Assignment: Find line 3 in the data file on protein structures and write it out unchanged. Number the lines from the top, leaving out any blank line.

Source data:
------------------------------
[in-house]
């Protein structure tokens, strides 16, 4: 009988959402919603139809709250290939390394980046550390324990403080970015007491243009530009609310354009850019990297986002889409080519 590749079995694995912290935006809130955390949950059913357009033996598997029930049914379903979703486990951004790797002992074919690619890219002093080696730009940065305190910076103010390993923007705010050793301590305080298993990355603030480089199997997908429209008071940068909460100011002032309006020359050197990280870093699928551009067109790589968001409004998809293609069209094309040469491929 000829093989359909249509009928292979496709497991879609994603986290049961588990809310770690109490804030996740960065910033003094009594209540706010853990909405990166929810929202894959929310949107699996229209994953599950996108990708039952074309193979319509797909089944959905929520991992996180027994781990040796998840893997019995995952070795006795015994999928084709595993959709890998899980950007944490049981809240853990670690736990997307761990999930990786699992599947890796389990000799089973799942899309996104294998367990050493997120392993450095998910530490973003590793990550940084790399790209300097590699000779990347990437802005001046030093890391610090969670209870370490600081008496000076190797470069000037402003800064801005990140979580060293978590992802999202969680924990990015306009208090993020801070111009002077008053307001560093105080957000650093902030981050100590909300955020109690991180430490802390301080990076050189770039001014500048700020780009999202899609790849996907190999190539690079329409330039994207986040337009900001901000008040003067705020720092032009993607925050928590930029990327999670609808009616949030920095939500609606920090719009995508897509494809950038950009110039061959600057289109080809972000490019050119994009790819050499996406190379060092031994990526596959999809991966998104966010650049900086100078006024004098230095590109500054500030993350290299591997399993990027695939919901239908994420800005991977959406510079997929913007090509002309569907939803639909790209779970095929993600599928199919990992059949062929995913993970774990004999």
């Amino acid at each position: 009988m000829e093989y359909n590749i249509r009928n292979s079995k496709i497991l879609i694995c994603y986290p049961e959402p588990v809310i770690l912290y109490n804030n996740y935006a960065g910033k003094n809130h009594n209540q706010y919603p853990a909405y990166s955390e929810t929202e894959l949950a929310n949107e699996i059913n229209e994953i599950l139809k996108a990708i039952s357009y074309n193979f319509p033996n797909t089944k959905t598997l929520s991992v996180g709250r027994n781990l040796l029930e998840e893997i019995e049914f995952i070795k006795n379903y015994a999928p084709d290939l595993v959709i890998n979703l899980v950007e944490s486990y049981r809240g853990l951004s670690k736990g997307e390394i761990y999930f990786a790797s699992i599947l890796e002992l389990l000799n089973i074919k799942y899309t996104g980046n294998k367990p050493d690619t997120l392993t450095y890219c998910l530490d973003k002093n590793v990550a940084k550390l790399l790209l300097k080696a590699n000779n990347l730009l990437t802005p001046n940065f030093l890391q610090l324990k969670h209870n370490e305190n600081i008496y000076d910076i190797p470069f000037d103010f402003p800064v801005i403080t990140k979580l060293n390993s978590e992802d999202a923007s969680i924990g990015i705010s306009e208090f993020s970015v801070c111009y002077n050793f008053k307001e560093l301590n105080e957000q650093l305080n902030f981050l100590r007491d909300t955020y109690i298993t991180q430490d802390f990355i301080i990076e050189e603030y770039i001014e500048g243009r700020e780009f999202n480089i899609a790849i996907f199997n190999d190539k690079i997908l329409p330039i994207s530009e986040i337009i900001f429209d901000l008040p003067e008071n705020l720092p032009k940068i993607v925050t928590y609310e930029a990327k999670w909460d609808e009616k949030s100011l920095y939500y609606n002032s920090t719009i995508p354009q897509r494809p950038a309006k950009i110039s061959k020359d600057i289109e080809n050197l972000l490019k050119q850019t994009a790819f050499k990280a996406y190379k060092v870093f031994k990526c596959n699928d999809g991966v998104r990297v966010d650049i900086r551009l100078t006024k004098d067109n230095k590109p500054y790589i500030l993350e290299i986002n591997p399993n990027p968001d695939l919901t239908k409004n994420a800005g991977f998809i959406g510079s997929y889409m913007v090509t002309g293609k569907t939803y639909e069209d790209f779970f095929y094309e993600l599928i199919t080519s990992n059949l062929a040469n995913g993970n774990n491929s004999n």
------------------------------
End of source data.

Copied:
């Amino acid at each position: 009988m000829e093989y359909n590749i249509r009928n292979s079995k496709i497991l879609i694995c994603y986290p049961e959402p588990v809310i770690l912290y109490n804030n996740y935006a960065g910033k003094n809130h009594n209540q706010y919603p853990a909405y990166s955390e929810t929202e894959l949950a929310n949107e699996i059913n229209e994953i599950l139809k996108a990708i039952s357009y074309n193979f319509p033996n797909t089944k959905t598997l929520s991992v996180g709250r027994n781990l040796l029930e998840e893997i019995e049914f995952i070795k006795n379903y015994a999928p084709d290939l595993v959709i890998n979703l899980v950007e944490s486990y049981r809240g853990l951004s670690k736990g997307e390394i761990y999930f990786a790797s699992i599947l890796e002992l389990l000799n089973i074919k799942y899309t996104g980046n294998k367990p050493d690619t997120l392993t450095y890219c998910l530490d973003k002093n590793v990550a940084k550390l790399l790209l300097k080696a590699n000779n990347l730009l990437t802005p001046n940065f030093l890391q610090l324990k969670h209870n370490e305190n600081i008496y000076d910076i190797p470069f000037d103010f402003p800064v801005i403080t990140k979580l060293n390993s978590e992802d999202a923007s969680i924990g990015i705010s306009e208090f993020s970015v801070c111009y002077n050793f008053k307001e560093l301590n105080e957000q650093l305080n902030f981050l100590r007491d909300t955020y109690i298993t991180q430490d802390f990355i301080i990076e050189e603030y770039i001014e500048g243009r700020e780009f999202n480089i899609a790849i996907f199997n190999d190539k690079i997908l329409p330039i994207s530009e986040i337009i900001f429209d901000l008040p003067e008071n705020l720092p032009k940068i993607v925050t928590y609310e930029a990327k999670w909460d609808e009616k949030s100011l920095y939500y609606n002032s920090t719009i995508p354009q897509r494809p950038a309006k950009i110039s061959k020359d600057i289109e080809n050197l972000l490019k050119q850019t994009a790819f050499k990280a996406y190379k060092v870093f031994k990526c596959n699928d999809g991966v998104r990297v966010d650049i900086r551009l100078t006024k004098d067109n230095k590109p500054y790589i500030l993350e290299i986002n591997p399993n990027p968001d695939l919901t239908k409004n994420a800005g991977f998809i959406g510079s997929y889409m913007v090509t002309g293609k569907t939803y639909e069209d790209f779970f095929y094309e993600l599928i199919t080519s990992n059949l062929a040469n995913g993970n774990n491929s004999n």